The three contenders are the new Bell 429, the proven Eurocopter EC135 and the Agusta Westland A109, the latter two being used by Germany and New Zealand, respectively, to train pilots for the NH90, which is in army service here as the MRH90 and is a possible Seahawk replacement.

    Raytheon has teamed exclusively with Bell to offer the 429, but the other potential bidders are keeping their powder dry until tenders close.

    There are no weak contenders for either project, but the difficulty for the Defence Materiel Organisation and the industry is that two separate but very large and complex tenders must be prepared and evaluated concurrently.

    But the timeline for Air 5428 does not allow any delays and the helicopter training system must be in service between 2014 and 2016, so next year will be stressful for the industry and its customers.

    Cheers

  7. #17

    Australian Super Hornet Trainers Delivered

    (Source: US Naval Air Systems Command; issued November 15, 2010)

    NAVAL AIR STATION PATUXENT RIVER, Md. –-- Naval Aviation Training Systems program office (PMA-205) delivered two Super Hornet Integrated Visual Environment Maintenance Trainers (IVEMT) to the Royal Australian Air Force (RAAF) at Amberley Air Force Base, Ipswich, Australia in October.

    The IVEMT is a 3-D visual trainer which allows military personnel to virtually navigate through multiple aircraft systems. It provides maintainers training on ground operation, maintenance, and testing. It also offers troubleshooting procedures for the F/A-18 Super Hornet aircraft including avionics, environmental control, electrical, flight control, fuel, engines, landing gear, and hydraulic systems.

    The IVEMT was designed exclusively for RAAF and is the first Super Hornet maintenance trainer to be delivered to a foreign military. The design is an upgraded version of the U.S. Navy’s Visual Environment Maintenance Trainer (VEMT).

    “We are excited to provide our allies with advanced training capabilities which will enhance our joint mission execution,” said Capt. John Feeney, Naval Aviation Training Systems program manager.

    The device, built by Boeing, St. Louis, Mo., and DiSTI, Orlando, Fla., includes cockpit and instructor operator stations, as well as student/aircraft interface trainer stations and a cockpit/trainer equipment station. The aircraft functionality is displayed through touch screen interactive panels.

    “With the realistic look and feel of the aircraft, as well as state-of-the-art technology, the IVEMT capabilities allow for training of all RAAF FA-18E/F maintenance technician specialties,” said Peter Schroeder, PMA-205 Australia training systems team lead. Instructors can integrate various faults into the system for increased situational awareness training.

    The IVEMT will support simulation training for Australian maintenance personnel in support of the 24 F/A-18F Super Hornets recently procured from the U.S. Navy. The aircraft will progressively arrive in Australia through 2011.
    The IVEMTs will be ready for training late 2010.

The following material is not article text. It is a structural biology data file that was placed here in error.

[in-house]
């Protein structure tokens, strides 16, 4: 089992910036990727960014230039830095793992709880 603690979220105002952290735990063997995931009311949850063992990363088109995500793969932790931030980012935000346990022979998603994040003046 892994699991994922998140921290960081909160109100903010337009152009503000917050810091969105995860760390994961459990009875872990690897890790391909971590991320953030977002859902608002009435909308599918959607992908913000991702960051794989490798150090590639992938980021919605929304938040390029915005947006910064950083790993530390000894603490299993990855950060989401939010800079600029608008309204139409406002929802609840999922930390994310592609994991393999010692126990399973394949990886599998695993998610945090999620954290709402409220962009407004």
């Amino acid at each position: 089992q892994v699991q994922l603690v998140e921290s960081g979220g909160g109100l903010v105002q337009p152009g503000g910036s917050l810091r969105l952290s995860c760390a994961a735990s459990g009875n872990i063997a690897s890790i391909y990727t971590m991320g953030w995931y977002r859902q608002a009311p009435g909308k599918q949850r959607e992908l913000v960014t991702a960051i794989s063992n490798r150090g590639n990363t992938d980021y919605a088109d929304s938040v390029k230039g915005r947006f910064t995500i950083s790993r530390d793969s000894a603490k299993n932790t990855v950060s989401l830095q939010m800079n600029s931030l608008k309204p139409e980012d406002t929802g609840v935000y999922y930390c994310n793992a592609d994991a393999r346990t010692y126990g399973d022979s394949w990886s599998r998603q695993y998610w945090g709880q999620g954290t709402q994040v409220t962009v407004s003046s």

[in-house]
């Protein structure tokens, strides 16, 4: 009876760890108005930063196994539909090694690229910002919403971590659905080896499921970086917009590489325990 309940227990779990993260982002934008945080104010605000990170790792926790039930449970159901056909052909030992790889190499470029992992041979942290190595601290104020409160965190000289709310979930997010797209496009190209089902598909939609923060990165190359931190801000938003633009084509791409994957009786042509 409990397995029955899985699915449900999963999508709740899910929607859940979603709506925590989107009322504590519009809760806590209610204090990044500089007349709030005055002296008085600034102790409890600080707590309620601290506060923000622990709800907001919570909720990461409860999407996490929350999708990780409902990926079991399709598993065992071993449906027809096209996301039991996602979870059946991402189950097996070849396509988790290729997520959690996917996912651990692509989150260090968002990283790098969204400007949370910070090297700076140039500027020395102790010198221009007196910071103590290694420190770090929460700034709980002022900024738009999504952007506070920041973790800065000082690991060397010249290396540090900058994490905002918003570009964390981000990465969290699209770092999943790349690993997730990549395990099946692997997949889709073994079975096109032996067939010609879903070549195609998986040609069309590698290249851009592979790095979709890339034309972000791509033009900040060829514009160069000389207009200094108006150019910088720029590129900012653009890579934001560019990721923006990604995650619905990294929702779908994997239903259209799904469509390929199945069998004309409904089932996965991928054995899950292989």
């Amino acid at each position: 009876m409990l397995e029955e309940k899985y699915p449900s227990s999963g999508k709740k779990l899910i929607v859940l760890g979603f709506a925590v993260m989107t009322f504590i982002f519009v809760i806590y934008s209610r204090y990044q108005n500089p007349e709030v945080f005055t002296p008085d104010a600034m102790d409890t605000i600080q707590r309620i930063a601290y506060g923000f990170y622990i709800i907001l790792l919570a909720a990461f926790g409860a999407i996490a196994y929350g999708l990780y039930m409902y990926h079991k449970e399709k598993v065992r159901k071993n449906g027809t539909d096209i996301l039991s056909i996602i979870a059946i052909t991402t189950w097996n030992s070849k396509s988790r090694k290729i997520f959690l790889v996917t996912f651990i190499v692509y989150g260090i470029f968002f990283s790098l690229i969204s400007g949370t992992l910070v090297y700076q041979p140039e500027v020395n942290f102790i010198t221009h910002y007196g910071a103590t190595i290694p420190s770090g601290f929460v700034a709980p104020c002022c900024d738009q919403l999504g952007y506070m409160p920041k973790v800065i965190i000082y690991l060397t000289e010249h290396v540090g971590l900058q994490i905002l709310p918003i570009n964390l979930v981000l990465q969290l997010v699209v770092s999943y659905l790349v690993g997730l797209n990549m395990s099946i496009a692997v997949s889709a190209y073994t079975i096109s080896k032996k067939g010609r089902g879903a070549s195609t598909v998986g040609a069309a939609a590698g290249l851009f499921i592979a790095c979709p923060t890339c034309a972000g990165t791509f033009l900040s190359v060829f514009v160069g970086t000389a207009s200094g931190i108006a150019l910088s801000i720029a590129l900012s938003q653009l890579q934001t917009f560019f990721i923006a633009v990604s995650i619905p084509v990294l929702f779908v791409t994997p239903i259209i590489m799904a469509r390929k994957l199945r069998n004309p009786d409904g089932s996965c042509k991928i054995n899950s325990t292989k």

-ends-

  8. #18

    Missiles join Aust's defence problem list

    November 26, 2010 - 3:09PM

    The government has added a project to buy long-range missiles to its list of problem defence acquisitions.

    The project to acquire stand-off missiles for RAAF aircraft was launched in 2004 with the Lockheed Martin AGM-158A Joint Air-to-Surface Standoff Missile (JASSM) chosen in 2006.

    It was scheduled to have entered service by December 2009.

    "The project is running late and risks to capability remain," Defence Minister Stephen Smith and Defence Materiel Minister Jason Clare said in a joint statement.

    Mr Smith expressed his dissatisfaction in a speech to the defence senior leaders group on Friday.

    "Government has not been kept properly and fully informed as to the progress with respect to this major project," he said.

    "It is essential for government to be appropriately informed about the delivery of complex and important capabilities so that appropriate steps can be taken to manage issues that emerge in relation to cost, capability or schedule."

    JASSM is a large but stealthy cruise missile, weighing almost a tonne and designed to hit targets at ranges of more than 200 nautical miles.

    A series of failed tests in the US has caused significant delays in the missile's development. The US Navy withdrew from the program in favour of the SLAM-ER missile, based on the proven Harpoon missile.

    he next major stage in this project is a live JASSM firing from an Australian F/A-18 in the US later this year or early 2011.

    Defence has undertaken to provide a full report on the effectiveness of the test to help a decision about the fate of the project.

    JASSM is the 18th project added to the projects of concern list since it was established in 2008. Projects are listed due to delay, cost blowouts or a risk that contracted capability won't be achieved.

    Six projects have been removed from the list, five through remediation and one through cancellation.

    Mr Smith said defence would now ensure JASSM received additional scrutiny and oversight by senior officers.

    © 2010 AAP

  9. #19

    Just a quick question with regards to the Rhinos. Will the 24 in service be for one squadron only, or will they make up two squadrons?

  10. #20

    Quote Originally Posted by CaptainCleanoff View Post
    Just a quick question with regards to the Rhinos. Will the 24 in service be for one squadron only, or will they make up two squadrons?
    The 24 Super Hornets will mean at any one time 16-18 will be air worthy with the rest rotating through different levels of maintenance. Of these planes 12 will be on strength with No. 1 Squadron with fully operational aircrew for use in combat. Another 4-6 will be available for No. 6 Squadron for training of new aircraft. Another aircraft may be provided to ARDU for instrumentation and use as a trials aircraft.

    So only one operational squadron but a certain amount of support capability needed to make that squadron operational. 24 planes per operational squadron is the standard benchmark used by the airforce for combat types (transports and the like require less in training).